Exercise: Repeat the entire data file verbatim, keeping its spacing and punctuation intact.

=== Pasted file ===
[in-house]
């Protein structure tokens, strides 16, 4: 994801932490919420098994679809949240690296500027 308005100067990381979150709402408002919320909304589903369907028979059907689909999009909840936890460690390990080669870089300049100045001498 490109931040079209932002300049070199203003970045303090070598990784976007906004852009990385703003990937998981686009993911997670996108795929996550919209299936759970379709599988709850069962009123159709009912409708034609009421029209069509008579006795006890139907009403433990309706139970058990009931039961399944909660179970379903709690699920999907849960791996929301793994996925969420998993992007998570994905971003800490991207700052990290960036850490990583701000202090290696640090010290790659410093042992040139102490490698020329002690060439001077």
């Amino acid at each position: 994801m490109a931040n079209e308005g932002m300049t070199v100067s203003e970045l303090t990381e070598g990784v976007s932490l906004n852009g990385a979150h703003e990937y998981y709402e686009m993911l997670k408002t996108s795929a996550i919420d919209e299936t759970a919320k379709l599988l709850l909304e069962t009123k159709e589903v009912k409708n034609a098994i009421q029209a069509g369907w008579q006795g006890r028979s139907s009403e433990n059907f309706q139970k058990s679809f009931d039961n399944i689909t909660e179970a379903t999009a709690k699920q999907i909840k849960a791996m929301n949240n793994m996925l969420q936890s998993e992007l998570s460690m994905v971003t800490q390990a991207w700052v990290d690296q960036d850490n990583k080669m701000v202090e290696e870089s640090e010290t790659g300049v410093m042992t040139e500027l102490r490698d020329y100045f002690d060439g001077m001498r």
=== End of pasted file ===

[in-house]
């Protein structure tokens, strides 16, 4: 994801932490919420098994679809949240690296500027 308005100067990381979150709402408002919320909304589903369907028979059907689909999009909840936890460690390990080669870089300049100045001498 490109931040079209932002300049070199203003970045303090070598990784976007906004852009990385703003990937998981686009993911997670996108795929996550919209299936759970379709599988709850069962009123159709009912409708034609009421029209069509008579006795006890139907009403433990309706139970058990009931039961399944909660179970379903709690699920999907849960791996929301793994996925969420998993992007998570994905971003800490991207700052990290960036850490990583701000202090290696640090010290790659410093042992040139102490490698020329002690060439001077």
């Amino acid at each position: 994801m490109a931040n079209e308005g932002m300049t070199v100067s203003e970045l303090t990381e070598g990784v976007s932490l906004n852009g990385a979150h703003e990937y998981y709402e686009m993911l997670k408002t996108s795929a996550i919420d919209e299936t759970a919320k379709l599988l709850l909304e069962t009123k159709e589903v009912k409708n034609a098994i009421q029209a069509g369907w008579q006795g006890r028979s139907s009403e433990n059907f309706q139970k058990s679809f009931d039961n399944i689909t909660e179970a379903t999009a709690k699920q999907i909840k849960a791996m929301n949240n793994m996925l969420q936890s998993e992007l998570s460690m994905v971003t800490q390990a991207w700052v990290d690296q960036d850490n990583k080669m701000v202090e290696e870089s640090e010290t790659g300049v410093m042992t040139e500027l102490r490698d020329y100045f002690d060439g001077m001498r």